January 18, 2018 at 11:22 pm

Along the Douro until Oporto

Along the Douro until Oporto
Along the Douro until Oporto
Along the Douro until Oporto
Along the Douro until Oporto
Along the Douro until Oporto
Along the Douro until Oporto

We packed our bags with a lot of enthusiasm and headed to the North of Portugal, more precisely, the Douro Valley and Oporto. We’ve already been several times in Oporto, but every time we go it’s like the first time. We park in another area and set about a different pathway.

Yet, we have to admit, we were more keen on seeing the Douro Valley.

This time we had to skip some of the highlights in this region, like the viewpoints route or the National Park of Douro or the Arquelogique Park of the Coa Valley, but we did stop in Lamego to lay our eyes on the 18th century pilgrimage shrine of Nossa Senhora dos Remedios. We shouted a big WOW as we spotted it in the far, then a second WOWOW as we got closer to the stairs, and then we just stood there speechless. You are literally before a scenic stairway to “heaven”.

The top of the St.Stephen’s mountain offers a splendid view of the city and the surrounding landscapes. It is a revitalizing mount, the road until the chapel being accompanied by the fragrance of the surrounding forest. As you climb you will come across glazed tile paintings and slowly you will be putting the puzzles together.

The pastoral Douro Valley

Edgar’s serious wake-up call: “This is where the valley begins, you may prepare the camera”. Diana clumsily took out the camera from the bag. Despite the curvy road, we stopped the car every now and then to admire the stunning valleys and vineyards: When you think we’ve seen just a tiny part of its majesty…

Welcome to Upper Douro, an area that covers more than 26000 hectare! Wine has been produced here for more than 2000 years. The region is in the country’s Northeast Interior and it spreads all the way to the border with Spain, which also has its Douro wine region.

This unique place is home to one of the most famous wine in the world – the Port Wine – which is only produced within a certain demarcated region. The Douro Valley has it own micro-climate, allowing it to be ideal for vineyard growing and wine making.

As a wine lover, you may wonder how the Port wine is made. From an aficionado perspective, what we know is that after extracting the juice from the grapes (must) and pouring it into stainless steel vats, they start fermenting. The fermentation is then stopped on its 2nd to 4th day by adding aguardente (neutral grape spirit distilled from wine) of 50-80% alcohol volume. After this process, the wine goes to the lodges in Vila Nova de Gaia to age, of which we’ll speak in a bit.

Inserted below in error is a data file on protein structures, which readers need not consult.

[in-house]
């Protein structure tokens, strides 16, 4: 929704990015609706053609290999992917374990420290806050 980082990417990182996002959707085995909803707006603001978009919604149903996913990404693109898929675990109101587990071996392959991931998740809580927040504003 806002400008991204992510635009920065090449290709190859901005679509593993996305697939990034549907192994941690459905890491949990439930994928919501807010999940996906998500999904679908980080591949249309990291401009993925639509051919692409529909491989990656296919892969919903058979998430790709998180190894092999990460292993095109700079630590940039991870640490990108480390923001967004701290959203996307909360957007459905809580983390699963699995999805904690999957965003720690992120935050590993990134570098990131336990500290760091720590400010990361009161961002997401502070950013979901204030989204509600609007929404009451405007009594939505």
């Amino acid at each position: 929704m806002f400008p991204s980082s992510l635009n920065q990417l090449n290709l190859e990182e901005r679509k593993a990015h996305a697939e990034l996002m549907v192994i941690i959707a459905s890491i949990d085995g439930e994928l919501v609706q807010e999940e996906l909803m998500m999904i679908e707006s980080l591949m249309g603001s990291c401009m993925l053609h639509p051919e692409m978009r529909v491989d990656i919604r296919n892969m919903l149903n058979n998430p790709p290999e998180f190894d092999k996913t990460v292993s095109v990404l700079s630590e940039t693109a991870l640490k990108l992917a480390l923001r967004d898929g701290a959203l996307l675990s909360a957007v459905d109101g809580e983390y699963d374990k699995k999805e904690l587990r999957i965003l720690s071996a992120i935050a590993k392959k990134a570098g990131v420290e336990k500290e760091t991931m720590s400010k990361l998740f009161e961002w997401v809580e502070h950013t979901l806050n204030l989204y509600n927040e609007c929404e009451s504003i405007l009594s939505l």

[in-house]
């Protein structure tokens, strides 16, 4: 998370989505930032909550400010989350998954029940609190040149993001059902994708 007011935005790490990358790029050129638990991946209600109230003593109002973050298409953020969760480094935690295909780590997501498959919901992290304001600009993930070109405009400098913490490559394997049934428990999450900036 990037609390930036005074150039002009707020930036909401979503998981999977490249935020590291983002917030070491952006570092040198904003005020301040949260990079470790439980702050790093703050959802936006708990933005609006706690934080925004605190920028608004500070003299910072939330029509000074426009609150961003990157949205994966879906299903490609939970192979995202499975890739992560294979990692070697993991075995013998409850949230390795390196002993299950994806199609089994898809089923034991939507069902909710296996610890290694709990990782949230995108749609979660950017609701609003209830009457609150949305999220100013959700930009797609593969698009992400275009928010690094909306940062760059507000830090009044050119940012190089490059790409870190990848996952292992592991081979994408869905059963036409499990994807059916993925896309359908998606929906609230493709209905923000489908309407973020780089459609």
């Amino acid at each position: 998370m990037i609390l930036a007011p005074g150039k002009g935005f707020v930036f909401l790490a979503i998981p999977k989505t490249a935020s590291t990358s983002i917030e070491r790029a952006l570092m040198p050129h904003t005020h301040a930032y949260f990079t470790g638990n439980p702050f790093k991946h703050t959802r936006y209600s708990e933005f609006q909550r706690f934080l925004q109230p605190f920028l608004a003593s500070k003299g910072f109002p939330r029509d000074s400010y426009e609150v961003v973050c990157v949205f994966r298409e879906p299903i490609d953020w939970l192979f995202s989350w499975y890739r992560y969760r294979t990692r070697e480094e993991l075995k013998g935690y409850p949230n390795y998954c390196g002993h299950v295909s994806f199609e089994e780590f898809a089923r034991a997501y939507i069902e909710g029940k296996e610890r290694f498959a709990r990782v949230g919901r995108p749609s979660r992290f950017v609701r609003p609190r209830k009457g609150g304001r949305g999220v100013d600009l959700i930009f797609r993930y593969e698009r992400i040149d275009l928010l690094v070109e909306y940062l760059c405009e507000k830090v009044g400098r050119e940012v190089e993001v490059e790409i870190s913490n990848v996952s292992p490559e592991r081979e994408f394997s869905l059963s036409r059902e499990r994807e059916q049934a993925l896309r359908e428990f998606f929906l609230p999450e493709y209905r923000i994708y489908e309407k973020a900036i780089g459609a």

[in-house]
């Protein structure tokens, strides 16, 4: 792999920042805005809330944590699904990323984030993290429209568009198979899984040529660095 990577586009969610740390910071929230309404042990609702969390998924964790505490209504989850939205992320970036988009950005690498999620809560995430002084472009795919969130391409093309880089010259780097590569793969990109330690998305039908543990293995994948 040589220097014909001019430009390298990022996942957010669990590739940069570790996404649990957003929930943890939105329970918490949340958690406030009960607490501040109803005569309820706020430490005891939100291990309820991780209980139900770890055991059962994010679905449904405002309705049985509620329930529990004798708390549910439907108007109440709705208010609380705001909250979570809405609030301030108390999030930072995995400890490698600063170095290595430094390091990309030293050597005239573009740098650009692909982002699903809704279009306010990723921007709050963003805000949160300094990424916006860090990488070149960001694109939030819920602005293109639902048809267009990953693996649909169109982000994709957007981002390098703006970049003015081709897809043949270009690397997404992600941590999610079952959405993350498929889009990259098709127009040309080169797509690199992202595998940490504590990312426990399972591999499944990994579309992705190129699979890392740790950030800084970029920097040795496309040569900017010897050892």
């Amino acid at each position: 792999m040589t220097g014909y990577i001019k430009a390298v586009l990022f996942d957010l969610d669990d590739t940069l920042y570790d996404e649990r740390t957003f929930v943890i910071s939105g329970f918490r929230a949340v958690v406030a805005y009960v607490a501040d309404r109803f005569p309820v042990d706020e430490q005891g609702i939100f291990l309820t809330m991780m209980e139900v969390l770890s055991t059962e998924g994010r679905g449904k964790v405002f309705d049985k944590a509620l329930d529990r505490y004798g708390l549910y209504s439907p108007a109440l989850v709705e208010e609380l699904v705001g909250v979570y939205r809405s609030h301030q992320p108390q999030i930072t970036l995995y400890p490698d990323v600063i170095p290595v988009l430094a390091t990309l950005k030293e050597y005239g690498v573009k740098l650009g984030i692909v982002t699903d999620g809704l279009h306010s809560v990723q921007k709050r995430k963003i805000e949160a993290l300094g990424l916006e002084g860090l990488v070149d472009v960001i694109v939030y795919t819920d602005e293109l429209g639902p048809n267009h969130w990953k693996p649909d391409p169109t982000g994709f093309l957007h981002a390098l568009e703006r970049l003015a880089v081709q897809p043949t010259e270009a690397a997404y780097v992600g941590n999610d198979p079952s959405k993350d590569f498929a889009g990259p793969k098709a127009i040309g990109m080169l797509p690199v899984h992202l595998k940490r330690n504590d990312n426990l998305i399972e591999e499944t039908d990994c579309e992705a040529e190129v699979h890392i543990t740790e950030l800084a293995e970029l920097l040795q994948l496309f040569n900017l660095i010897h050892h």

Curiosities: >When harvesting the slopes, one may think the first grapes to be plucked would be the ones from the hilltop. Yet, the ones closest to the river are the ones harvested. The reason is that the river serves as a mirror for the sunlight, thus projecting it to the vineyard at the bottom. Receiving light from two different sources means the grapes will mature sooner than the ones on the top.

>The Alto Douro Region is a Unesco World Heritage.

Stay at one idyllic villa in the Douro Valley

Once again, we found a perfect villa for us, thank you AirBnB for the help!

We arrived at night which made it difficult to see what the owners were describing: This is a large area, feel welcome to walk, pluck some fruits and make fresh orange juice in the morning...

It comes to my (Diana’s) mind the lyrics of a song: “I had a dream, stood beneath an orange tree”…or was it an “orange sky”? Doesn’t matter, all we could see in the morning when we opened the windows were…orange and tangerine trees! Aaaaaaaaaaa!!! This house is like a fairytale made in stone, in the middle of vineyards and orange trees.

Arrived in Porto. Now what?

For us, it comes without saying that you have plenty of things to do in Oporto and around. Are you up for a full day in the city? Below we list some of the most important local experiences to immerse in. You can always take things at a slower pace and split the visits in two days. 

First thing first, choose a place to stay. Once again, AirBnb came in hand and we ended up staying in a central area, just few meters away from the Santa Catarina street, where you can have a coffee at the famous Majestic Café.

The city of Oporto has a fine baroque architecture which is why it has a more sober feeling than Lisbon.

Though considered the second most important city in the country, it is actually one of the first cities of the current Portugal. After the Moorish invasion in 716 A.D., Oporto was one of the first territories to be reconquest by the Christians, in 999 A.D..

The name of Portugal comes from this city, deriving from Portuscale in Gaelic ( Portus + Cale which means Port of Gaia.

Throughout the centuries, the people of Oporto played an important role in several of the most relevant moments of Portugal’s history. Moreover, they always showed a strong national sentiment and had a more liberal approach, bringing the country forward. A great example of this is the Liberal Revolution of 1820 that started in Oporto, and which later on led to the Portuguese civil war (1828-34) opposing Liberals and Absolutists.

Curiosity: >The Oporto’s historic centre is a Unesco World Heritage.

São Bento Train Station

This station was built on an ex-convent (where the name derives from) in the early 20th century and inaugurated in 1913. We must tell you that it is an outstanding construction from the floor to the ceiling. It is here where the train from Pocinho that crosses the picturesque Douro line stops.

Spoiler: the tile panels will take your breath away.

Curiosity: >There are around 20 000 painted glazed tiles depicting scenes of Portugal’s history.